Running numbers on a potential rental property

6 Replies

Hello BP!

This is my first post on here and I'm looking forward to hearing what knowledge is out there! My name is Caylon I'm a superintendent for a construction company in Bellingham, Wa. I used to run my own operation as a General Contractor doing remodels - residential and commercial, however now excited to become a real estate investor! By this point I've read quite a few books and after recently discovering Bigger Pockets, I've been pretty addicted to the podcast which has also been a huge wealth of information. 

So for some context onto type of property, and plan I have in place for my first deal; first is a 6 month goal to be debt free, and a 10 month goal to my first deal (which is when my current lease ends in July of 2019). I want to start actively searching for that property 3-4 months before my lease ends, and be passively looking, learning, and practicing for the whole 10 months (and hopefully well beyond!) I plan on getting into something to house hack; Preferably small multi-family but I wouldn't be opposed to a single family. And eventually will move out and keep it as a rental.  

Something I have been running into when I've been scanning for potential deals to run the numbers on, is how to run the numbers on it! I know there is so much that goes into it; and this is looking and a potential rental property so determining rent, mortgage, expenses, etc. It just always feels like I'm missing something, or knowing that there is something I don't know! So I would love some guidance and to hear how you other investors look at properties, generally run the numbers and determine if it will cashflow or if is a good potential worth further investigating. How both to quickly estimate while scrolling online and then what anyone does when they find one and want to look deeper into it. If anyone has tips, tricks, or any systems I would love to hear! 

Thank you for your time and looking forward to connecting with other investors out there. 

Caylon Coomes

@Caylon Coomes   Considering you'd be house hacking and therefore living in one of the units, I would start by speaking with a loan officer about max purchase power.  With that in mind, you'll know what your mortgage would look like.  MFRs in Bellingham are very, very expensive so it's critical to know what you can afford long before you start looking and scheduling the retirement parade :)  

As for running numbers, you'll want to include the items that are important to YOU.  Everyone has a different take on what should be counted, and how much (take cap-ex for example).  Plus, this first purchase should line up with your long term plans, whatever they may be.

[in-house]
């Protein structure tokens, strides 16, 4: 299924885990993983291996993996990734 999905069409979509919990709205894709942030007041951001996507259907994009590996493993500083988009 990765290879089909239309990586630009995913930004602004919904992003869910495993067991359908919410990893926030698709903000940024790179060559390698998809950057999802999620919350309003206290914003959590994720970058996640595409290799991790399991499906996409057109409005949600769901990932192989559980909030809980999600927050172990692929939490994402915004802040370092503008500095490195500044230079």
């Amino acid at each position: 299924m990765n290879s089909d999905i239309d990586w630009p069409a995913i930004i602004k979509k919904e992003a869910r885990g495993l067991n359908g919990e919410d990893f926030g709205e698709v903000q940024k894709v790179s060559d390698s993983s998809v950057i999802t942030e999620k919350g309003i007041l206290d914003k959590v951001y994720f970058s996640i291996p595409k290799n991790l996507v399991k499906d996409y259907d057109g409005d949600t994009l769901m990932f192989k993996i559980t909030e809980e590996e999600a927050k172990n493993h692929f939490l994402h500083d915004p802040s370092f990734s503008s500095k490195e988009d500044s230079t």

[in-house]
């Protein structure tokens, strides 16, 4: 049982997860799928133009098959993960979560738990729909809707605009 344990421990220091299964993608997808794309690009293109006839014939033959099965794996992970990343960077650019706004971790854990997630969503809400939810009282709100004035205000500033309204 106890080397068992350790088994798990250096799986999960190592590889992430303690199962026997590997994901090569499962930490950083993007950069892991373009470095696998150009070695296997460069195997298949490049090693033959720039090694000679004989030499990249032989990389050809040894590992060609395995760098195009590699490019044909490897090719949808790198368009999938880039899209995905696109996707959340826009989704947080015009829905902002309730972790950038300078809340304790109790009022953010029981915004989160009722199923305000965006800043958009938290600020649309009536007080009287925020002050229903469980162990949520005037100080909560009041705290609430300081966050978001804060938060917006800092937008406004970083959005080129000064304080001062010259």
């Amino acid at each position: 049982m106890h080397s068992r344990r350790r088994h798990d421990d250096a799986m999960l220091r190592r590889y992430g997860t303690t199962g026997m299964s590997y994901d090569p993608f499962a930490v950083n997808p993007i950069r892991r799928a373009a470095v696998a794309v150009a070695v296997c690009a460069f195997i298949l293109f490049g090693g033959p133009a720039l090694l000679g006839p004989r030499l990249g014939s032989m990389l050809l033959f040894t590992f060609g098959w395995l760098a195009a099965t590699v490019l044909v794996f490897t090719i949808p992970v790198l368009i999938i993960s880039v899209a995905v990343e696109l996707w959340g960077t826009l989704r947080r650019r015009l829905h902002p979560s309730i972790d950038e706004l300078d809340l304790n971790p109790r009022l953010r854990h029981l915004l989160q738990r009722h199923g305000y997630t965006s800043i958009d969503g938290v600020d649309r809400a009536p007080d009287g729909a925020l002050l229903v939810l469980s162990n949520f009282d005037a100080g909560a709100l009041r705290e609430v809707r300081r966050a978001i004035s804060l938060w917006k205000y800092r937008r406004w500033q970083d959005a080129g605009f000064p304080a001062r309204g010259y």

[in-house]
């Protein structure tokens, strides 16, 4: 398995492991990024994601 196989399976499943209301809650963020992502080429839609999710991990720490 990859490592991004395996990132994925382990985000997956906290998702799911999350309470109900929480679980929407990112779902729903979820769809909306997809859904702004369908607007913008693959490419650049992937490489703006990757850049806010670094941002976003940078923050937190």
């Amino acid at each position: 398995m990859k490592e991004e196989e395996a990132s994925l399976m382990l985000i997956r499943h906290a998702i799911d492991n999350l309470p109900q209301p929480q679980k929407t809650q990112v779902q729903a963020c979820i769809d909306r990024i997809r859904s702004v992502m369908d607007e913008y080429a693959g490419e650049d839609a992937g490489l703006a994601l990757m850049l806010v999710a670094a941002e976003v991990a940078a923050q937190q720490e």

Lastly, since it's so expensive I would do whatever possible to save as much money towards the down payment.  But step one is talk to a lender.  

Hi Clayton, 

There are a few rules of thumb you can use for quick evaluations like the 1% Rule and the 50% Rule. Both can be helpful but do not work for every single property. It's best to find out what your average expense-per-unit is in your market for the types of properties that you are looking at. This can be found by talking with property management companies and by doing your own research.

@Brandon Turner wrote a good article on estimating rental property expenses a while back: https://www.biggerpockets.com/renewsblog/2014/12/02/rental-property-expenses/

As Patrick says, Bellingham is an expensive market. There is a lot of money flowing up from Seattle and probably some flowing down from Canada as well. Asset prices in this class are quite inflated, IMO. If you want cash flow you are almost certainly going to have to source deals off-market.

Best of luck,

Andrew

Updated over 2 years ago

Caylon, oops, sorry for the misspelling of your name.

Hey guys thanks so much for the replies and info, I looked at both of those links and they had some good info that I will definitely implement. Also as Patrick said I found it pretty difficult to find affordable on market MF deals, however I have been doing quite a bit of driving for dollars and have found some potentials that are fixer-uppers so when it comes time I will be focusing my effort on finding off market deals. Ill continue to get some practice in running some numbers and again really appreciate the info. Something that I've also found to be somewhat difficult is estimating ARV and what the property could potentially rent for. Anyone haver any tips for that?

@Caylon Coomes just watch your expectations with driving for dollars.  just because you see a fixer doesnt mean the seller has any desire to sell.  There are full blown professional wholesalers in Whatcom county spending $20k a month on marketing and they can't get anything, where as last year they could get 2 a month.  And even if you did get something, did you get it cheap enough?  and even if you got it cheap enough are there buyers for that property in that area?  

Quite frankly most wholesalers think all they have to do is get a property under contract and BOOM! it's payday.  I thought that way for a bit a few years ago.  Unfortunately it's much more difficult than the gurus make it out to be, especially on the west coast and in a seller's market.  

As for ARV, my biased opinion is to find an agent willing to do CMAs for you. As for rent, rentometer.com is the best.

@Caylon Coomes

I agree with Patrick. You can come up with rough ARVs using Redfin or Zillow to look at recent comparable sales within a radius of your target properties, but it can be tricky to come up with a hard number if you don't know the submarkets very well. I like to hire an agent to do a CMA after I get a property under contract and again when I am ready to resell.

As for rents, I use rentometer.com. Zillow also has a rental Zestimate that you can cross-reference.